Hello everyone,

For some further applications, I need to access to the assembled system at each Newton iteration of a nonlinear hyperelasticity problem. Therefore I build my own Newton Solver using `petsc4py`

:

```
def NewtonSolver(G, u, bcs, dG):
tol = 1e-10
error = 1.
it = 0
while error > tol and it < 10:
# Assemble system
dg, g = d.assemble_system(dG, G, bcs)
# Manual BC
#g = d.assemble(G)
#dg = d.assemble(dG)
# Apply BC
#for bc in bcs:
#bc.apply(g)
#bc.apply(dg)
error = g.norm('l2')
print('Iteration:', str(it), '; Error: %3.3e' % error)
if error < tol:
break
# PETSc solver
dGp = d.as_backend_type(dg).mat()
x, b = dGp.getVecs()
b.setValues(range(g.size()), g)
ksp = PETSc.KSP().create()
ksp.setType('cg')
ksp.setOperators(dGp)
ksp.solve(b, x)
# Update
u.vector()[:] = u.vector()[:] - x
it += 1
```

And I used it to solve a simple example of a square with zero displacement at the left boundary and a traction or a prescribed displacement at the right boundary (the following code is for the second example, but it can be easily changed to the first one):

```
#%% Mesh
E = 250.
nu = 0.3
mu = E/(2.0*(1.0 + nu))
lmbda = E*nu/((1.0 + nu)*(1.0 - 2.0*nu))
mesh = d.UnitSquareMesh(3,3)
class C2(d.SubDomain):
def inside(self,x,on_boundary):
return d.near(x[0],1)
class C4(d.SubDomain):
def inside(self,x,on_boundary):
return d.near(x[0],0)
c2 = C2()
c4 = C4()
#%% Function Spaces and Functions
V = d.VectorFunctionSpace(mesh, 'CG', 1)
u = d.Function(V)
du = d.TrialFunction(V)
delta_u = d.TestFunction(V)
#%% Boundary Conditions
boundary_markers = d.MeshFunction("size_t", mesh, mesh.topology().dim() - 1)
c2.mark(boundary_markers, 2)
c4.mark(boundary_markers, 4)
d.File('bc.pvd') << boundary_markers
u0 = d.Constant((0., 0.))
u1 = d.Constant((0.1, 0.))
bc4 = d.DirichletBC(V, u0, boundary_markers, 4)
bc2 = d.DirichletBC(V, u1, boundary_markers, 2)
ds = d.Measure("ds", domain = V.mesh(), subdomain_data=boundary_markers)
bcs = [bc2, bc4]
#%% NL problem
# Volume
dim = len(u)
I = d.Identity(dim) # Identity tensor
F = I + d.grad(u) # Deformation gradient
J = d.det(F)
FiT = d.inv(F.T)
PK1 = mu*F + (lmbda*d.ln(J) - mu)*FiT
gradu = d.grad(delta_u)
T = d.Constant((30.,0.))
G = d.inner(PK1, gradu)*d.dx #- d.dot(T, delta_u)*ds(2)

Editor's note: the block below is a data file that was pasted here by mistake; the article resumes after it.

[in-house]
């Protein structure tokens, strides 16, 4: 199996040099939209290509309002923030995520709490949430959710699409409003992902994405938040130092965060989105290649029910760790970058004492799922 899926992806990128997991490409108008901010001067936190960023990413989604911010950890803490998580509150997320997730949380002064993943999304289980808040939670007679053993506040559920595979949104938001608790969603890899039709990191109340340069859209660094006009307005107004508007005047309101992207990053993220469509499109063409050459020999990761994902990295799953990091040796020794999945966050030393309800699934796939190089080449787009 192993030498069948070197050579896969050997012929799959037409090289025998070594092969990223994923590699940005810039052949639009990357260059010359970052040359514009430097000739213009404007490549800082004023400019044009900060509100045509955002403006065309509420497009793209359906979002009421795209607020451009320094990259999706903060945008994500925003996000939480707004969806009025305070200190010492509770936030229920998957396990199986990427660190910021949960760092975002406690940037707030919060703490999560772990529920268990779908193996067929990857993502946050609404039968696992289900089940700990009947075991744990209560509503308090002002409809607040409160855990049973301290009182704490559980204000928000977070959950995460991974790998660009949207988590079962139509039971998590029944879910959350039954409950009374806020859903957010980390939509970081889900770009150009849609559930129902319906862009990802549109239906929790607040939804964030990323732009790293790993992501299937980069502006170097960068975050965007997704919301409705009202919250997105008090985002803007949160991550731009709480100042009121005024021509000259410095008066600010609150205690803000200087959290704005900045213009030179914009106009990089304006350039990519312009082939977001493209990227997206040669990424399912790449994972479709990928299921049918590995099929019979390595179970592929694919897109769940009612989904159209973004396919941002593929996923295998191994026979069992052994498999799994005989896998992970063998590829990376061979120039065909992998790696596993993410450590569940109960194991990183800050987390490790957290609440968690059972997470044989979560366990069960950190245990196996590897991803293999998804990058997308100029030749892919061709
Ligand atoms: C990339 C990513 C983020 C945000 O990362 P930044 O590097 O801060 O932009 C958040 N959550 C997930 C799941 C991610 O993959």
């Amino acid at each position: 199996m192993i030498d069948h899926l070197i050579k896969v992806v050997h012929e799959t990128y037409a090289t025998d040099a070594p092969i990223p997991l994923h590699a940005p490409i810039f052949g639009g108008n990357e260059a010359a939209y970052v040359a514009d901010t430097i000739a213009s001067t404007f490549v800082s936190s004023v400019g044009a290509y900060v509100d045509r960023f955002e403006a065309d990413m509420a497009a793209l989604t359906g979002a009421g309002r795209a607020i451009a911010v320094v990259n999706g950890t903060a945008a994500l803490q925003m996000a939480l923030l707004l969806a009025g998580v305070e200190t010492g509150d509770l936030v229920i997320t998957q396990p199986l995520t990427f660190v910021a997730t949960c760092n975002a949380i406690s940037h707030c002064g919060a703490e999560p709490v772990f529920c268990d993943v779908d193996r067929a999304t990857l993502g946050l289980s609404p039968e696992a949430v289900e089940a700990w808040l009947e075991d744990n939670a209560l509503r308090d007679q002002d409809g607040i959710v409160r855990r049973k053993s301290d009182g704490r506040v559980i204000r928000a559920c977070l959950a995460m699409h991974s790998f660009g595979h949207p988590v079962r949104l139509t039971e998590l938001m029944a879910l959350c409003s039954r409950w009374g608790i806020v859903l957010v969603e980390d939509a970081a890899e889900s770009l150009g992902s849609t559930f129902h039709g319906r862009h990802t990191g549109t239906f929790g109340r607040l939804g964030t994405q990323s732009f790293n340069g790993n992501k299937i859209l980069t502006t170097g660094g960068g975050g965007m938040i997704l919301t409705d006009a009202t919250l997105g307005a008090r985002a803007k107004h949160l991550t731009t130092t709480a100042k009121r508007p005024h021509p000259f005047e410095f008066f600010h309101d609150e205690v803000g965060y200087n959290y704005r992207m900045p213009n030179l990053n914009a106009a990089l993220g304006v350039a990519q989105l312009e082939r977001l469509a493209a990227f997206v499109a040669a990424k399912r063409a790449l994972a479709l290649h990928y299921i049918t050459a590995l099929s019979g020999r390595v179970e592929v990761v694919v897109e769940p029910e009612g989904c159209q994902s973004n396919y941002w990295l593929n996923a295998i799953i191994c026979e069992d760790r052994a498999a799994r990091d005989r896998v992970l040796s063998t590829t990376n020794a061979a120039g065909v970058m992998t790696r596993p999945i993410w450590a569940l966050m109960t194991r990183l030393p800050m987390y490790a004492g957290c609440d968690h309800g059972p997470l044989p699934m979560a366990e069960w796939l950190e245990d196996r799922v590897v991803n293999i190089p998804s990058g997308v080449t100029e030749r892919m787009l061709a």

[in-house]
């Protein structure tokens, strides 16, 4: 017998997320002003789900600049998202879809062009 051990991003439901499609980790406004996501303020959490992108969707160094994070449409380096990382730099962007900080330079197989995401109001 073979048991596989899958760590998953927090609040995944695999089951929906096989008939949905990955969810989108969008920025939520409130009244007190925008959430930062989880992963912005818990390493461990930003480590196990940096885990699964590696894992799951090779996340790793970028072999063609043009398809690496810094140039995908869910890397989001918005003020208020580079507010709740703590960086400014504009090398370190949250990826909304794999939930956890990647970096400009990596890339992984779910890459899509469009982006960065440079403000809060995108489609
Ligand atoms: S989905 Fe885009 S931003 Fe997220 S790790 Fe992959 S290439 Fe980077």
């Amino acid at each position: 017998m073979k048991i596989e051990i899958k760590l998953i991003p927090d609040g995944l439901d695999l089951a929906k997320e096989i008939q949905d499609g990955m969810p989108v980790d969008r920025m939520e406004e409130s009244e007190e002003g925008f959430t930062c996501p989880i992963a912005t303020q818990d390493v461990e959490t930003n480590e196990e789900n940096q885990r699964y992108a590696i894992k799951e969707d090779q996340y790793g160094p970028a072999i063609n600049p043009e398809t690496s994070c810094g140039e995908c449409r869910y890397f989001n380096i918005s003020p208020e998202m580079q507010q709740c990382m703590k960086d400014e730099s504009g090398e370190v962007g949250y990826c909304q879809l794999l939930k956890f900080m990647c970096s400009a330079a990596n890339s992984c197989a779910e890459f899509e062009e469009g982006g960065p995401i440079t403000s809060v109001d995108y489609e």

dG = d.derivative(G, u)
```

I am comparing the results with the NonlinearVariationalSolver:

```
#%% Solve
u.rename('u','u')
# Fenics solver
problem = d.NonlinearVariationalProblem(G, u, bcs, dG)
solver = d.NonlinearVariationalSolver(problem)
solver.solve()
d.File('u0.pvd') << u
# Custom solver
NewtonSolver(G, u, bcs, dG)
d.File('u1.pvd') << u
```

The problem with traction at the right end works very well, although the residual norm for the last steps is not exactly the same as in the Fenics solver:

NonlinearVariationalSolver:

```
Solving nonlinear variational problem.
Newton iteration 0: r (abs) = 1.581e+01 (tol = 1.000e-10) r (rel) = 1.000e+00 (tol = 1.000e-09)
Newton iteration 1: r (abs) = 1.563e+00 (tol = 1.000e-10) r (rel) = 9.883e-02 (tol = 1.000e-09)
Newton iteration 2: r (abs) = 1.169e-02 (tol = 1.000e-10) r (rel) = 7.395e-04 (tol = 1.000e-09)
Newton iteration 3: r (abs) = 1.215e-06 (tol = 1.000e-10) r (rel) = 7.685e-08 (tol = 1.000e-09)
Newton iteration 4: r (abs) = 7.951e-14 (tol = 1.000e-10) r (rel) = 5.028e-15 (tol = 1.000e-09)
Newton solver finished in 4 iterations and 4 linear solver iterations.
```

Custom Solver:

```
Iteration: 0 ; Error: 1.581e+01
Iteration: 1 ; Error: 1.563e+00
Iteration: 2 ; Error: 1.169e-02
Iteration: 3 ; Error: 1.235e-06
Iteration: 4 ; Error: 6.880e-12
```

Now, my problem is when I put a non-zero Dirichlet condition at the right end. The default fenics solver works perfect:

```
Solving nonlinear variational problem.
Newton iteration 0: r (abs) = 5.418e+01 (tol = 1.000e-10) r (rel) = 1.000e+00 (tol = 1.000e-09)
Newton iteration 1: r (abs) = 4.638e-01 (tol = 1.000e-10) r (rel) = 8.560e-03 (tol = 1.000e-09)
Newton iteration 2: r (abs) = 5.118e-04 (tol = 1.000e-10) r (rel) = 9.445e-06 (tol = 1.000e-09)
Newton iteration 3: r (abs) = 7.032e-10 (tol = 1.000e-10) r (rel) = 1.298e-11 (tol = 1.000e-09)
Newton solver finished in 3 iterations and 3 linear solver iterations.
```

But my custom solver fails:

```
Iteration: 0 ; Error: 5.418e+01
Iteration: 1 ; Error: 6.535e+01
Iteration: 2 ; Error: 8.172e+01
Iteration: 3 ; Error: 1.067e+02
Iteration: 4 ; Error: 1.474e+02
Iteration: 5 ; Error: 2.192e+02
```

I think my solver fails because I am missing something on how boundary conditions should be handled. In fact, in the update is something wrong because at each iteration the vector `x`

is `0.1`

at the prescribed dofs of the right end which makes that `u`

gets bigger and bigger at each iteration. Before I was using

```
g = d.assemble(G)
dg = d.assemble(dG)
# Apply BC
for bc in bcs:
bc.apply(g)
bc.apply(dg)
```

instead of ` dg, g = d.assemble_system(dG, G, bcs)`

, but that is even worst:

```
Iteration: 0 ; Error: 2.000e-01
Iteration: 1 ; Error: nan
```

So, I had two questions, the first one is if someone has an idea of what I am doing wrong and how to fix it.

The second one is why is different to use `assemble_system`

instead of `assemble`

and then `apply`

in this case. I have been doing some digging in this last issue and `assemble_system`

maintains the assembled matrix symmetric. Can someone explain to me how `assemble_system`

does that?

Thank you in advance and sorry for the long post, but there were a lot of things.